We speak of pancreatic cancer as if it is one thing, but there are many kinds of pancreatic cancer; one classification had this number at 17. A frequent anatomic / physiologic action of the pancreas is that it tends to produce cysts (and sometimes even “pseudocysts” – pockets of fluid often seen as a result of pancreatitis). Many of these cysts are benign, but some percentage are or become malignant. It is often difficult to differentiate between the innocent cystic structures, and ones that may become serious current or future problems.
Unexpected findings have become an increasingly frequent issue, as our ever advancing radiographic tools have progressed to a point where they often identify troubling elements in the pancreas (or elsewhere) which were not the target of the initial procedure – but now which we are must deal with in terms of their clinical significance – for the long-term good of the patient, and their peace of mind. The clever term has arisen for these unexpected findings: radiological “incidentalomas.” Pancreatic cysts then are often incidentalomas – requiring an element of diagnosis and explanation.
Also until now, carcinoembryonic antigen levels (CEA) – including the knowledge of its limitations – was often considered the general marker of choice for this task; a high level tending to point toward malignancy. We should also here begin to discuss individual “mucins” that are glycoproteins related to a series of a “family” of about twenty MUC genes. These mucins tend to line the surface of epithelial cells found in human lung, GI tract, eye, and other organs. Several of the MUC proteins have found to be overexpressed in colon, breast, ovarian, lung and pancreatic cancers.
Now comes a clever study by Jabbar and colleagues from University of Gothenburg, Sweden who published their results in the February 2014 issue of the Journal of the National Cancer Institute, outlining their work in utilizing mucin proteomics as a biomarker process to differentiate benign pancreatic cysts from those that may become precursors of pancreatic cancer.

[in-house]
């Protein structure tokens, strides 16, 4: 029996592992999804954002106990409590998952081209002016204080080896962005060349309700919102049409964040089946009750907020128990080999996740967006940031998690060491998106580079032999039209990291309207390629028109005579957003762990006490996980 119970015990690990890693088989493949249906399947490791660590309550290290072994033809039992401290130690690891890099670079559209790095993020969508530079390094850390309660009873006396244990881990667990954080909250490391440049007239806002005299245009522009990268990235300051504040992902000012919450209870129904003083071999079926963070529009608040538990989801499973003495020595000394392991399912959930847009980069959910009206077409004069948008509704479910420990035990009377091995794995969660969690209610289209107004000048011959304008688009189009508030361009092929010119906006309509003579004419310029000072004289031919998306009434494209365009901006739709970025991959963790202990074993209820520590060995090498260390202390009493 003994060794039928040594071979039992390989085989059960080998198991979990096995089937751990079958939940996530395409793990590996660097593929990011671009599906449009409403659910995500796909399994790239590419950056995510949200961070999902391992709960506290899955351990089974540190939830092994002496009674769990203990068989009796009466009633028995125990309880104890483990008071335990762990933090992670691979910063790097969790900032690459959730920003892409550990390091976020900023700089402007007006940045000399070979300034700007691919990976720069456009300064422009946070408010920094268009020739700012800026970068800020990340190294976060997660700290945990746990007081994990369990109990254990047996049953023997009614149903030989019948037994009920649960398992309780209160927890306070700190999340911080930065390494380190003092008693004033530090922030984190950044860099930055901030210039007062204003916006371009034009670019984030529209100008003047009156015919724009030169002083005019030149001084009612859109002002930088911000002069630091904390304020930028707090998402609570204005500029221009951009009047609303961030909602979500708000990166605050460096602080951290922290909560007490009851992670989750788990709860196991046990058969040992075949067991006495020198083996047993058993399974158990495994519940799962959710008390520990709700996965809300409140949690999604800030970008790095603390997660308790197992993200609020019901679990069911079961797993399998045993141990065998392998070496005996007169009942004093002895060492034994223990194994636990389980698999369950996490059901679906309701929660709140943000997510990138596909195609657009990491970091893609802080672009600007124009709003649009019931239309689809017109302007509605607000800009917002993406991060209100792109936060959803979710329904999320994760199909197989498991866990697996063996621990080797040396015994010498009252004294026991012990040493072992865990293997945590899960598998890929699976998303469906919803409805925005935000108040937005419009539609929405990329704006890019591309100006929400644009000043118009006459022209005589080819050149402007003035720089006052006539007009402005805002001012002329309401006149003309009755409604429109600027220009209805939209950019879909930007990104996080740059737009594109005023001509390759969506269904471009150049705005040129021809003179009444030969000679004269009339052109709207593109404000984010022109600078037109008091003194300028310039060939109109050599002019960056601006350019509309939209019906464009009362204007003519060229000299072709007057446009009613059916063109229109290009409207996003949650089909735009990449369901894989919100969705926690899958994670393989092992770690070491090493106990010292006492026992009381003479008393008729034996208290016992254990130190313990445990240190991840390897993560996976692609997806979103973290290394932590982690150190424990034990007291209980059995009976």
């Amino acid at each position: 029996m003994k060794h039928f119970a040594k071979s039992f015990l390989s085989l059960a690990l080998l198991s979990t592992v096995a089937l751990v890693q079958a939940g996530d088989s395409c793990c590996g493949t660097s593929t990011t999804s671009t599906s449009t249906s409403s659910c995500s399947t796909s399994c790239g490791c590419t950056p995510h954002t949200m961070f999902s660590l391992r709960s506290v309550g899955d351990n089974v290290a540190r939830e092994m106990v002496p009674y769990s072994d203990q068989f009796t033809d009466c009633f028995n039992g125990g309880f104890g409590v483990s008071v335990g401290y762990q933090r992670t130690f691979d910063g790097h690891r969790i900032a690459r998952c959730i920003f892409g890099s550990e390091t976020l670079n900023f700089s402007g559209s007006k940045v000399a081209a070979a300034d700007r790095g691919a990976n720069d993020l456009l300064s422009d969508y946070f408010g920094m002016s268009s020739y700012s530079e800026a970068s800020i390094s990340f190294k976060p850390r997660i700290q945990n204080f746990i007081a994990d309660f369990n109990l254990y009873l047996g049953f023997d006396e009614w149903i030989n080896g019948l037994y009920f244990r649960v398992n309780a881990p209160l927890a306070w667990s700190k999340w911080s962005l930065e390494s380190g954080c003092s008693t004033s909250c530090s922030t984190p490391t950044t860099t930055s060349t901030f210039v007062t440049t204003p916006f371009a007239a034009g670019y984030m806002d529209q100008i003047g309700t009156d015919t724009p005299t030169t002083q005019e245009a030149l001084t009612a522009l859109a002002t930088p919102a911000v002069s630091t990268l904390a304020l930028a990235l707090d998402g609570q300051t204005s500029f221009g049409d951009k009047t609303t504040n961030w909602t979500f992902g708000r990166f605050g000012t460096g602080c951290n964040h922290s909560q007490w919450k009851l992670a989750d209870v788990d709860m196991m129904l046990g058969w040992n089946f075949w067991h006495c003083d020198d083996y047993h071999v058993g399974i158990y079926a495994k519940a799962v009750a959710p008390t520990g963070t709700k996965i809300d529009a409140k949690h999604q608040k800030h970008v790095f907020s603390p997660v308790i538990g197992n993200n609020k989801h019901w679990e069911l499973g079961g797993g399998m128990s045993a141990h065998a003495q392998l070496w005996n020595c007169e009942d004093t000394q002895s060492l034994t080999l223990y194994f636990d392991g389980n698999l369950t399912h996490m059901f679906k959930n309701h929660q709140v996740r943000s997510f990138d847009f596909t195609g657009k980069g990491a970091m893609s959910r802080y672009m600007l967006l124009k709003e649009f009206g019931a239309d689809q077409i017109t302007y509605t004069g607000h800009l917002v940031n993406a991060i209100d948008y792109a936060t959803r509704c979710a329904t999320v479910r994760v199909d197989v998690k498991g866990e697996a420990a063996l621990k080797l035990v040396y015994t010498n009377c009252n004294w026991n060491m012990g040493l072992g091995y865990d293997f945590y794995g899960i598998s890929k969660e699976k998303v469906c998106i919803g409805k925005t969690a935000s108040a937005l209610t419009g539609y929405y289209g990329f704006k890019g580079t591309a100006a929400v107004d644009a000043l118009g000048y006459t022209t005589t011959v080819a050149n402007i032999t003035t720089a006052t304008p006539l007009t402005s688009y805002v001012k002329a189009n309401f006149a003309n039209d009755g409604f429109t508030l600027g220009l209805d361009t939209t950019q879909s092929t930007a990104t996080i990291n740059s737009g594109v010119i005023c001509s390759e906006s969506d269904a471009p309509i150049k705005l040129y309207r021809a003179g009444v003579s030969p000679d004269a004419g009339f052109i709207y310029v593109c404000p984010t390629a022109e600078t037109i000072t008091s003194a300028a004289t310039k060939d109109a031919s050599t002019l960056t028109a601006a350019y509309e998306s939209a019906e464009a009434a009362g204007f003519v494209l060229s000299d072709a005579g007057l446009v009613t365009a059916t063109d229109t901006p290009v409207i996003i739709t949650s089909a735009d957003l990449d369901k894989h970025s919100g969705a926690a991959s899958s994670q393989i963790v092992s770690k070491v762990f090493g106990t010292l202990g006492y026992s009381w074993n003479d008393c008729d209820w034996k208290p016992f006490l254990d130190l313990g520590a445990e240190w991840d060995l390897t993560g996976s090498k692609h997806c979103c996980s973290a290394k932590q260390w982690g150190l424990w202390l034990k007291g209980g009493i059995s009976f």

Over about a five-year period of time (2007-2012) the authors evaluated 102 patients with what appeared to be pancreatic cysts, ultimately including 91 patients in their study who met their established inclusion criteria. The researchers then used endoscopic ultrasound to aspirate contents of the cysts, examining the extract for cytological (cell) changes, CEA levels, and individual MUC (mucin) levels including a panel of mucins. They found that MUC1, MUC2, and MUC5AC particularly appeared to identify cysts with potential for pancreatic cancer malignancy.
The results of this study were that mucin proteomic profiling (97.5%) was a more accurate method of identifying malignancy potential than either CEA levels (78.0%), or cytology (71.4%). The authors suggest that proteomic biomarkers involving a panel of mucin glycoproteins appear to be a promising manner of differentiating benign cycts from those with malignant potential for pancreatic cancer. This is a highly persuasive study that requires confirmation.
Dale O’Brien, MD
“It’s complicated.” But why should pancreatic cancer (ductal adenocarcinoma of the pancreas) be any less convoluted than other aspects of the pancreas? The origin of the embryologic pancreas develops from TWO buds off of the foregut – that EACH “typically” moves and develops, eventually merging to form what we know as the pancreas. This somewhat individualistic merging process alone produces many anatomic anomalies, as any experienced pancreatic cancer surgeon will tell you. Also, separately, the function of the pancreas is complicated, divided roughly into exocrine (digestive juice producing) and endocrine (the hormone producing “islet”) areas.
Pancreatic cancer can arise literally from virtually any type of cell in the pancreas. The most common kind, that which has such a rough prognosis arises in the duct lining cells that line the pathways that carry digestive juice downstream (left to right) eventually usually combining with bile juice (at the bile duct junction) to deposit the combined product, so useful for ordinary digestion, into the first (duodenal) portion of the small bowel. This type of tumor then is called pancreatic ductal adenocarcinoma.
And what are we to make of the general observation of this relationship between this form of pancreatic cancer and what seems empirically to be an increased association of the onset of diabetes? After all, they are from completely different functional areas of the pancreas. Is this association real, or a form of recollection bias? If so, is diabetes mellitus a cause of ductal pancreatic cancer – or a result of it?